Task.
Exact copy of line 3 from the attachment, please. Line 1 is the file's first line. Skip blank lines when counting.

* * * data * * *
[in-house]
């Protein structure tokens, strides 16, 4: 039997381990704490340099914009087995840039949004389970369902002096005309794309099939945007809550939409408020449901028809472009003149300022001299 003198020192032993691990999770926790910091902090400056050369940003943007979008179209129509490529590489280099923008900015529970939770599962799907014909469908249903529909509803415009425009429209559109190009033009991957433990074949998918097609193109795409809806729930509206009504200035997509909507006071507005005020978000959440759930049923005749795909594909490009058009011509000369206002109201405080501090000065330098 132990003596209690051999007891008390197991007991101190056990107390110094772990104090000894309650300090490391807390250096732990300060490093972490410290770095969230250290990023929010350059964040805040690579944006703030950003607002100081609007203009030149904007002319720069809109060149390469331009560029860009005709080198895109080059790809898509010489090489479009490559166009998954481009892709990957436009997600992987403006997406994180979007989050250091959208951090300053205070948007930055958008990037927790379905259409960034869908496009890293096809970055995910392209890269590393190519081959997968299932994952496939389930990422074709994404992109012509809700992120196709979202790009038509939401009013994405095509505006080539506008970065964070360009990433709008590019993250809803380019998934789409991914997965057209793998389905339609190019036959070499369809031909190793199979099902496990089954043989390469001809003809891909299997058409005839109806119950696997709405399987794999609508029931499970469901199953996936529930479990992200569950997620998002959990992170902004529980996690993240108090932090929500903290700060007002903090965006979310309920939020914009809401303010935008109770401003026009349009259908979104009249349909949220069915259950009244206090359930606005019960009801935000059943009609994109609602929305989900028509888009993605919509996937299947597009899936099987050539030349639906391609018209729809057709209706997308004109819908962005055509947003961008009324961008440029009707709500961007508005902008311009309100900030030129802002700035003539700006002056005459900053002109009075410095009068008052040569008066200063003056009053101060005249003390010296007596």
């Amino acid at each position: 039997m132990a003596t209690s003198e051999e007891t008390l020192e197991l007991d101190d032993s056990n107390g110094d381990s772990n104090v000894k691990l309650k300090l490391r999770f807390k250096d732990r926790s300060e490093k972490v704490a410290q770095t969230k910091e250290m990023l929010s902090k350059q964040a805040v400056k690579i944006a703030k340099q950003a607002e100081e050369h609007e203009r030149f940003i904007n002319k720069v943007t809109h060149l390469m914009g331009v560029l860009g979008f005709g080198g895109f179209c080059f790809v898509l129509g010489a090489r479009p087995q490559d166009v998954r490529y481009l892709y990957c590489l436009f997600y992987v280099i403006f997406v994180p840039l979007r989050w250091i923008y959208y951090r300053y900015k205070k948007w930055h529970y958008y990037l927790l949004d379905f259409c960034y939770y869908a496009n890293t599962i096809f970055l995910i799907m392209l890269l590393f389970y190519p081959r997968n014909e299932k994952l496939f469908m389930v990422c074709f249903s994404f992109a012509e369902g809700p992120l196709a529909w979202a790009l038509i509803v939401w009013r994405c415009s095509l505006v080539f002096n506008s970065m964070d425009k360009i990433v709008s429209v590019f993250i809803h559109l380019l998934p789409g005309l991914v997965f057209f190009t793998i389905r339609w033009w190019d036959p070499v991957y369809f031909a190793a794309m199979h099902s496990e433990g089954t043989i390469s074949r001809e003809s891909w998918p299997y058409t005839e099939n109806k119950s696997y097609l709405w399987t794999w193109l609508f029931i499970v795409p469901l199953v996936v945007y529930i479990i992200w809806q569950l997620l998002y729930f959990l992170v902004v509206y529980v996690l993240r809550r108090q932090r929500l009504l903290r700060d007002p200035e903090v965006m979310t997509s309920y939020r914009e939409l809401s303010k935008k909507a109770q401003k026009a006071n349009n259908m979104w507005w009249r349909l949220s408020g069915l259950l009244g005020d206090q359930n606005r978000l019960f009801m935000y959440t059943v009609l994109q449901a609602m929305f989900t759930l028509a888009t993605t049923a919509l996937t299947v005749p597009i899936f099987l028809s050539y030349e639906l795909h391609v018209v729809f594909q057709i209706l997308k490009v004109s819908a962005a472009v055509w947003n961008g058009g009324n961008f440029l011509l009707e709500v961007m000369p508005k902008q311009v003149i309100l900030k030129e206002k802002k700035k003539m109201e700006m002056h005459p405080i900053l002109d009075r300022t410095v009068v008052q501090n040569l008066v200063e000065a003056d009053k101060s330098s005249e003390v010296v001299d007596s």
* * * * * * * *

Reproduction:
């Amino acid at each position: 039997m132990a003596t209690s003198e051999e007891t008390l020192e197991l007991d101190d032993s056990n107390g110094d381990s772990n104090v000894k691990l309650k300090l490391r999770f807390k250096d732990r926790s300060e490093k972490v704490a410290q770095t969230k910091e250290m990023l929010s902090k350059q964040a805040v400056k690579i944006a703030k340099q950003a607002e100081e050369h609007e203009r030149f940003i904007n002319k720069v943007t809109h060149l390469m914009g331009v560029l860009g979008f005709g080198g895109f179209c080059f790809v898509l129509g010489a090489r479009p087995q490559d166009v998954r490529y481009l892709y990957c590489l436009f997600y992987v280099i403006f997406v994180p840039l979007r989050w250091i923008y959208y951090r300053y900015k205070k948007w930055h529970y958008y990037l927790l949004d379905f259409c960034y939770y869908a496009n890293t599962i096809f970055l995910i799907m392209l890269l590393f389970y190519p081959r997968n014909e299932k994952l496939f469908m389930v990422c074709f249903s994404f992109a012509e369902g809700p992120l196709a529909w979202a790009l038509i509803v939401w009013r994405c415009s095509l505006v080539f002096n506008s970065m964070d425009k360009i990433v709008s429209v590019f993250i809803h559109l380019l998934p789409g005309l991914v997965f057209f190009t793998i389905r339609w033009w190019d036959p070499v991957y369809f031909a190793a794309m199979h099902s496990e433990g089954t043989i390469s074949r001809e003809s891909w998918p299997y058409t005839e099939n109806k119950s696997y097609l709405w399987t794999w193109l609508f029931i499970v795409p469901l199953v996936v945007y529930i479990i992200w809806q569950l997620l998002y729930f959990l992170v902004v509206y529980v996690l993240r809550r108090q932090r929500l009504l903290r700060d007002p200035e903090v965006m979310t997509s309920y939020r914009e939409l809401s303010k935008k909507a109770q401003k026009a006071n349009n259908m979104w507005w009249r349909l949220s408020g069915l259950l009244g005020d206090q359930n606005r978000l019960f009801m935000y959440t059943v009609l994109q449901a609602m929305f989900t759930l028509a888009t993605t049923a919509l996937t299947v005749p597009i899936f099987l028809s050539y030349e639906l795909h391609v018209v729809f594909q057709i209706l997308k490009v004109s819908a962005a472009v055509w947003n961008g058009g009324n961008f440029l011509l009707e709500v961007m000369p508005k902008q311009v003149i309100l900030k030129e206002k802002k700035k003539m109201e700006m002056h005459p405080i900053l002109d009075r300022t410095v009068v008052q501090n040569l008066v200063e000065a003056d009053k101060s330098s005249e003390v010296v001299d007596s």